They called him Cash at the prison. Although only two, he had a few scars from being ridden with poor equipment. The prisoners were donated second hand tack, usually of the cheapest quality, and his big body wasnít made to fit the standard. In most cases they were learning as much as the horses, and so their balance and style didnít minimize the discomforts. Not only did Cash carry the standard white patches along his withers of an oddly shaped riding horse, but his cinch line was also whitened and rough.
The woman assumed he would be difficult about saddling, but only his facial expression gave way to his discomfort with the cinch. He stood politely and tensely as the saddle was placed onto his wide back. The cats meandered about, and he snorted at the new creatures wide eyed.
The man and Beamer stood to watch the woman as she stepped up. She was as tense as the colt. In the beginning, he didnít understand her hands. He was quick to learn though and intelligent, and soon enough he was trying to find the right answers.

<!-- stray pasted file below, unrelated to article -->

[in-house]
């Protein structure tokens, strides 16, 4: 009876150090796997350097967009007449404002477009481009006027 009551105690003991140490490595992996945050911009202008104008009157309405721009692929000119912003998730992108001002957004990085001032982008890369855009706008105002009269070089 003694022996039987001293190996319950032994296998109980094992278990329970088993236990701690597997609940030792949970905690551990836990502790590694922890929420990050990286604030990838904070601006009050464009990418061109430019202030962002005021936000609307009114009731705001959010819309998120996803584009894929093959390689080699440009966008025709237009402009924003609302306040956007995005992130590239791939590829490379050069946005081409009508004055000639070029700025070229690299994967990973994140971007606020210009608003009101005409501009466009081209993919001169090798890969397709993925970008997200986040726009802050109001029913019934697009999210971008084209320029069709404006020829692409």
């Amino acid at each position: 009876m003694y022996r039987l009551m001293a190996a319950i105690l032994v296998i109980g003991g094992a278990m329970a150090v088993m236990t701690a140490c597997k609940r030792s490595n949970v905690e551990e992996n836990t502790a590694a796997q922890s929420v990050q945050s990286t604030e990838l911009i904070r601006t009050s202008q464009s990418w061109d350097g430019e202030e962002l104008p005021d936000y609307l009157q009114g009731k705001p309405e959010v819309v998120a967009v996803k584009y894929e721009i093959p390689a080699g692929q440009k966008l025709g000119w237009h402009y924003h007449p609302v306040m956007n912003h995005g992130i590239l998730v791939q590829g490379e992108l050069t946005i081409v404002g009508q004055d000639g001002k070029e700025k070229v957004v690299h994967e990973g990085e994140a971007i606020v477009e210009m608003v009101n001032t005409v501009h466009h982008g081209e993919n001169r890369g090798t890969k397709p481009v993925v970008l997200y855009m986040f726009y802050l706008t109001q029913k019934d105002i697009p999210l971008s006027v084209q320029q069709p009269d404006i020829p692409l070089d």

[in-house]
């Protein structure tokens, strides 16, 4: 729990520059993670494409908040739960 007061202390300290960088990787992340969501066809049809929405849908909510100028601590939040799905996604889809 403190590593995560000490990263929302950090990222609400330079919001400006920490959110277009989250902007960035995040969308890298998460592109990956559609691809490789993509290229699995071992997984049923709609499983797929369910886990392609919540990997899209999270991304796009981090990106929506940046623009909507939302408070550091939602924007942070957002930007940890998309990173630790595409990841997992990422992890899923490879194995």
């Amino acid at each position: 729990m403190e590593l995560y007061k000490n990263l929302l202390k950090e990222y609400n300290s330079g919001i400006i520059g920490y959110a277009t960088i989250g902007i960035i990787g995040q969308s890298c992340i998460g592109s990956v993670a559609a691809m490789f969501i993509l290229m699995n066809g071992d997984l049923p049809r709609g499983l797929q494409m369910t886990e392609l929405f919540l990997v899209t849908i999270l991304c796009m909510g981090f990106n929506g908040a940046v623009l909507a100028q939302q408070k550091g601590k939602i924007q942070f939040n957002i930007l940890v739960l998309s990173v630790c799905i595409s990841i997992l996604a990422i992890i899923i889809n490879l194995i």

People stopped in the yard to see what Cash was about. They were surprised at not only his size, but also the kindness which radiated for everyone to see. He wasnít pushy, for he didnít know about being petted on and spoiled, but he enjoyed being pampered and relaxed being rubbed.
The womanís father stopped by and also stepped onto his back. When he trotted out of the yard the woman stole Beamer from her husband and trotted off to see where they went. Cash was snorty going through the next yard and into the brush, but he never did anything wrong. He wasnít lonely or distracted, he went where he was asked to go.
When they rode back into the yard the woman was impressed. The big colt only tried to please. His feet were tender though, and so the man nailed his first set of front shoes onto the big hooves. He would do the hinds the next day. Ever pleasing Cash stood as well as he could for the new experience. Occasionally his patience would flounder, but the man understood that the colt was simply learning and mirrored the kindness he saw. Hopes were high from all about Cashís future.
Am I not your own donkey, which you have always ridden, to this day? Have I been in the habit of doing this to you? - Balaamís Donkey